AP's Boring Borenstein: Gleick's Heartland Doc Theft 'Mirrors' Climategate Incidents

February 24th, 2012 3:52 PM

On Thursday, over 40 hours after the Pacific Institute's Peter Gleick (pictured here) revealed that he stole documents from the Heartland Institute by posing as one of that organization's board members, Seth Borenstein at the Associated Press finally broke the ice and filed a related three-paragraph "this is boring, you don't need to read it" dispatch. Two hours later, the AP science writer extended it to 500-plus words, but kept the headline as uninformative as possible -- "Scientist admits taking, leaking think-tank papers."

The "clever" failure to describe Gleick as a "climate scientist" (which he is) will dissuade many of those who see the headline from clicking through or reading further. By contrast, the headline at Borenstein's report on February 16 after Gleick (whom Borenstein did not name) disseminated the documents was: "INFLUENCE GAME: Leaks show group's climate efforts." In his longer item, Borenstein (or is it now "Boring-stein," Seth?) posits the howler that what Gleick did "mirrors" the Climategate email revelations which occurred in late 2009 and 2011. In your dreams, pal. The initial item plus excerpts from the longer one are after the jump.

Here is the short report filed Thursday at 3:06 p.m. (in full, for fair use and discussion purposes:

Ethicists are criticizing a prominent scientist for misrepresenting himself to obtain and then leak sensitive documents from a conservative think tank that campaigns against mainstream global warming science.

Peter Gleick (GLEEK), president of a California water research institute and winner of a MacArthur genius grant, admitted Monday night in a blog posting that he pretended to be a board member to get fundraising, budget and other documents from the Heartland Institute in Chicago. He said he then sent the documents to the media.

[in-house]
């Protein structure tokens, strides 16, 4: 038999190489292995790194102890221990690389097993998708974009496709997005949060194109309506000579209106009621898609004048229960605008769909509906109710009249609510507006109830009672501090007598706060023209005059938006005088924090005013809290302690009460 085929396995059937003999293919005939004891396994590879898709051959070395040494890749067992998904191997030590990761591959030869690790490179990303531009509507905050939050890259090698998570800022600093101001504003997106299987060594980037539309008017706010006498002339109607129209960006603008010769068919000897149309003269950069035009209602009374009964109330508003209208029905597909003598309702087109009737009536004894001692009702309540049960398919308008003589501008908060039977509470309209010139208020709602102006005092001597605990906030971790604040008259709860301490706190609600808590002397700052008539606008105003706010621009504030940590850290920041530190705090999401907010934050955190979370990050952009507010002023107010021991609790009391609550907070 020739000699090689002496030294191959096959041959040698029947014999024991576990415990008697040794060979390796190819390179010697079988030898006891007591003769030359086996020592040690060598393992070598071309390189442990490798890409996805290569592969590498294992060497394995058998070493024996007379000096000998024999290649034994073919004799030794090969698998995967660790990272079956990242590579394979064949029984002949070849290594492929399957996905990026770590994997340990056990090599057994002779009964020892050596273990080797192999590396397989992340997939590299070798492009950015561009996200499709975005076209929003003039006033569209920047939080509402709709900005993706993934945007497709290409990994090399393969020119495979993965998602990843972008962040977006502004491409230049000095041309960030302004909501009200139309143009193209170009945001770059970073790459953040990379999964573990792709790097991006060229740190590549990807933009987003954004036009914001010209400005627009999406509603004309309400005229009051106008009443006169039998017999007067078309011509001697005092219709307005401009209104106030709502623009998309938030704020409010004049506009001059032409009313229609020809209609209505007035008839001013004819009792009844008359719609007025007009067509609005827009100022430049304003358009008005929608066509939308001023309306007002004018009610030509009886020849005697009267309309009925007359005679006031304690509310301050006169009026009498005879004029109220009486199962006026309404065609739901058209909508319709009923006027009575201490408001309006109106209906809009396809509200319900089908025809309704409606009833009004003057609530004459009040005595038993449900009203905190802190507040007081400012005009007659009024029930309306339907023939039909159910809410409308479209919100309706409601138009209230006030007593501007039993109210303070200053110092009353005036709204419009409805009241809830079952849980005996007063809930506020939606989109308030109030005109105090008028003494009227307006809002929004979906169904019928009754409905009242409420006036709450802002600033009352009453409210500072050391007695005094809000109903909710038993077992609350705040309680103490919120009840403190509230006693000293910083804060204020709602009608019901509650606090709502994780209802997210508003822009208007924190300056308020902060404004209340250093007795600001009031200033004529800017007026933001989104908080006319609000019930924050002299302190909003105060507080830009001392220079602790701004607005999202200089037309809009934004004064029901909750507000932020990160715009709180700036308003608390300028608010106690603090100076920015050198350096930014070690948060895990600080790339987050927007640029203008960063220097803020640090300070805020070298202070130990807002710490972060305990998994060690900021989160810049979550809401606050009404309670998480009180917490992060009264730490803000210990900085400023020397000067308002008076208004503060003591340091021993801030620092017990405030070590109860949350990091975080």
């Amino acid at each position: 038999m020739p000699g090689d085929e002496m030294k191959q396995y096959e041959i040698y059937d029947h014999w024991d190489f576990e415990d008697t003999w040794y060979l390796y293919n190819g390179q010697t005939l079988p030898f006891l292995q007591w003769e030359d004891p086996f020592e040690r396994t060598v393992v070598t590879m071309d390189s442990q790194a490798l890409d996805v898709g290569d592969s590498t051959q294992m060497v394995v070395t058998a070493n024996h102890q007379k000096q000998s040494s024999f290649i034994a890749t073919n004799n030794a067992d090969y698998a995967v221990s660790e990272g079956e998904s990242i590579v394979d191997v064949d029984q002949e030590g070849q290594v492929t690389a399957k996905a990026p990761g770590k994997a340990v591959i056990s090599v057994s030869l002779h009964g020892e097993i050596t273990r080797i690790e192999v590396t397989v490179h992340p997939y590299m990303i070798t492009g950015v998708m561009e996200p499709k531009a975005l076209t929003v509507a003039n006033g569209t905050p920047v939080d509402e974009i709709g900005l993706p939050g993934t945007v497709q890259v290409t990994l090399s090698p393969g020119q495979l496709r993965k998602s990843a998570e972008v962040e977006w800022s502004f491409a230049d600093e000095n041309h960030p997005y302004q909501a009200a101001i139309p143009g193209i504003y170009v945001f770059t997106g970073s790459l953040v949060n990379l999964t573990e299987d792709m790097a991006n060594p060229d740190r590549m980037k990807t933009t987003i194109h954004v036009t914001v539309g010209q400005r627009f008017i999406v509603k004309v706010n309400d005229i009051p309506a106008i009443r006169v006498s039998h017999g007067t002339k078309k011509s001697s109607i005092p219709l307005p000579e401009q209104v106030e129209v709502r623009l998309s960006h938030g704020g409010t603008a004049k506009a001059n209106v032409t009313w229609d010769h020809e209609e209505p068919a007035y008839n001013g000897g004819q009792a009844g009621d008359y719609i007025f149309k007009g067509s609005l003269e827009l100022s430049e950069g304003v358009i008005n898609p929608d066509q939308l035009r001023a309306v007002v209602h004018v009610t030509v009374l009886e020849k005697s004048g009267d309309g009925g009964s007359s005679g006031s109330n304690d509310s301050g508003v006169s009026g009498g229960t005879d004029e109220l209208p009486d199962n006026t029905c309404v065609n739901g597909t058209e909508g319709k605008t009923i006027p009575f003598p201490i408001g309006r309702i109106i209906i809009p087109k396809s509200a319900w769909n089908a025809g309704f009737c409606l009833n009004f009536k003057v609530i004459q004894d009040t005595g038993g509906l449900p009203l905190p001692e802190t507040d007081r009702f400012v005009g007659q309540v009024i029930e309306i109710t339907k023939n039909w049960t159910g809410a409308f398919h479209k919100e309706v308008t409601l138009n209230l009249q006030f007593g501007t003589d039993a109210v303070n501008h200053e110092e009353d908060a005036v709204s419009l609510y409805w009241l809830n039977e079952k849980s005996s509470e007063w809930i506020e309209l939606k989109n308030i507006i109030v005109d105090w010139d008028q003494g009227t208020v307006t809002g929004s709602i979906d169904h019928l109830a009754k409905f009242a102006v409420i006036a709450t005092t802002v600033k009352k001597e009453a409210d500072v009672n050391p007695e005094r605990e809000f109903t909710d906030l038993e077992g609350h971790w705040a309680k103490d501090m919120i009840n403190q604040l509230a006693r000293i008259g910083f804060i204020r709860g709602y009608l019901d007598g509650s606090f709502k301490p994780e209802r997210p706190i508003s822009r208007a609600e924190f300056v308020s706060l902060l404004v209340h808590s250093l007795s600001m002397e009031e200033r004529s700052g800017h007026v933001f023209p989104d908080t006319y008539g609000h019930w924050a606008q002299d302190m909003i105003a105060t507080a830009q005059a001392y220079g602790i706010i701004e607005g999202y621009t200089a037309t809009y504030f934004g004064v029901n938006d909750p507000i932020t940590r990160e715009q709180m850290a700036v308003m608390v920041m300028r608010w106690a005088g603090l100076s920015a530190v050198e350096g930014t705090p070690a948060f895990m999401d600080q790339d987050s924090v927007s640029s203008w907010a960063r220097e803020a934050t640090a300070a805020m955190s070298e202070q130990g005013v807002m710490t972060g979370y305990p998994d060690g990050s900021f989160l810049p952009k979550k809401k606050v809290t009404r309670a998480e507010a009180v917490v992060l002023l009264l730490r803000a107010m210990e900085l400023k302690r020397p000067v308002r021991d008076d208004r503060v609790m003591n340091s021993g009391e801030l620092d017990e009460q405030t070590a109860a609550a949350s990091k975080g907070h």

Gleick not only is prominent as an advocate of mainstream global warming science, writing articles for the popular press, but he chaired a scientific society's ethics panel as well. Last week, before revealing his document theft, he resigned as ethics committee chairman of the American Geophysical Union.

Note that the Pacific Institute's name is not in the report, and that Borenstein described it only as a "water research institute." The "About Us" page at the Institute's web site is a quite bit more ambitious: "Our aim is to find real-world solutions to problems like water shortages, habitat destruction, global warming, and environmental injustice." But Seth wants readers to think that Pacific is just some tiny little "water research" group that no one cares about, in the hope that those who get past the boring headline and actually read the story won't attach much significance to it.

Though he didn't see fit to name or appropriately describe the Pacific Institute, Borenstein's short report made darned sure to remind readers that what I call "globaloney" is "mainstream global warming science."

Here are several paragraphs from Borenstein's longer missive:

In the field of climate science, when someone - especially skeptics - did something ethically questionable or misrepresented facts, scientist Peter Gleick was usually among the first and loudest to cry foul. He chaired a prominent scientific society's ethics committee. He created an award for what he considered lies about global warming.